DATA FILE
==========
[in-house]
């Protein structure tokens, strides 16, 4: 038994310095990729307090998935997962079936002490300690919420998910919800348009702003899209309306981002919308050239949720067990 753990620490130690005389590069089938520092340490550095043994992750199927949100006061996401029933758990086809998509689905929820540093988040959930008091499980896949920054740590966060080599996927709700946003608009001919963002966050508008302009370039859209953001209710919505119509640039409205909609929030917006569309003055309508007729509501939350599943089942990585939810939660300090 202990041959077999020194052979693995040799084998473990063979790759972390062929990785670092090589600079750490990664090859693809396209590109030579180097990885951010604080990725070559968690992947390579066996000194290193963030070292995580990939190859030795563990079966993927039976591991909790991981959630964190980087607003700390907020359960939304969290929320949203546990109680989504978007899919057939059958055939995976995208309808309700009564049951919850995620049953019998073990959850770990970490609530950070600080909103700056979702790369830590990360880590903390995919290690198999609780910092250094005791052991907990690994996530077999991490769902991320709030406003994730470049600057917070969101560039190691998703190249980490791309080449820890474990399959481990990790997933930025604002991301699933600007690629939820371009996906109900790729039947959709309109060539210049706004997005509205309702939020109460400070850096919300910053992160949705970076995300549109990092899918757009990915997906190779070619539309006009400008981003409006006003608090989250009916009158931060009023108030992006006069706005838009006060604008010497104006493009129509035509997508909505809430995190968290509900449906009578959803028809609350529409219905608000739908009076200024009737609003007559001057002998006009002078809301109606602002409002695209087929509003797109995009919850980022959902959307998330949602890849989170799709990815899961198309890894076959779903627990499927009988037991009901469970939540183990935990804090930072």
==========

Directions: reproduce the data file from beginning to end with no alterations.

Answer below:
[in-house]
């Protein structure tokens, strides 16, 4: 038994310095990729307090998935997962079936002490300690919420998910919800348009702003899209309306981002919308050239949720067990 753990620490130690005389590069089938520092340490550095043994992750199927949100006061996401029933758990086809998509689905929820540093988040959930008091499980896949920054740590966060080599996927709700946003608009001919963002966050508008302009370039859209953001209710919505119509640039409205909609929030917006569309003055309508007729509501939350599943089942990585939810939660300090 202990041959077999020194052979693995040799084998473990063979790759972390062929990785670092090589600079750490990664090859693809396209590109030579180097990885951010604080990725070559968690992947390579066996000194290193963030070292995580990939190859030795563990079966993927039976591991909790991981959630964190980087607003700390907020359960939304969290929320949203546990109680989504978007899919057939059958055939995976995208309808309700009564049951919850995620049953019998073990959850770990970490609530950070600080909103700056979702790369830590990360880590903390995919290690198999609780910092250094005791052991907990690994996530077999991490769902991320709030406003994730470049600057917070969101560039190691998703190249980490791309080449820890474990399959481990990790997933930025604002991301699933600007690629939820371009996906109900790729039947959709309109060539210049706004997005509205309702939020109460400070850096919300910053992160949705970076995300549109990092899918757009990915997906190779070619539309006009400008981003409006006003608090989250009916009158931060009023108030992006006069706005838009006060604008010497104006493009129509035509997508909505809430995190968290509900449906009578959803028809609350529409219905608000739908009076200024009737609003007559001057002998006009002078809301109606602002409002695209087929509003797109995009919850980022959902959307998330949602890849989170799709990815899961198309890894076959779903627990499927009988037991009901469970939540183990935990804090930072």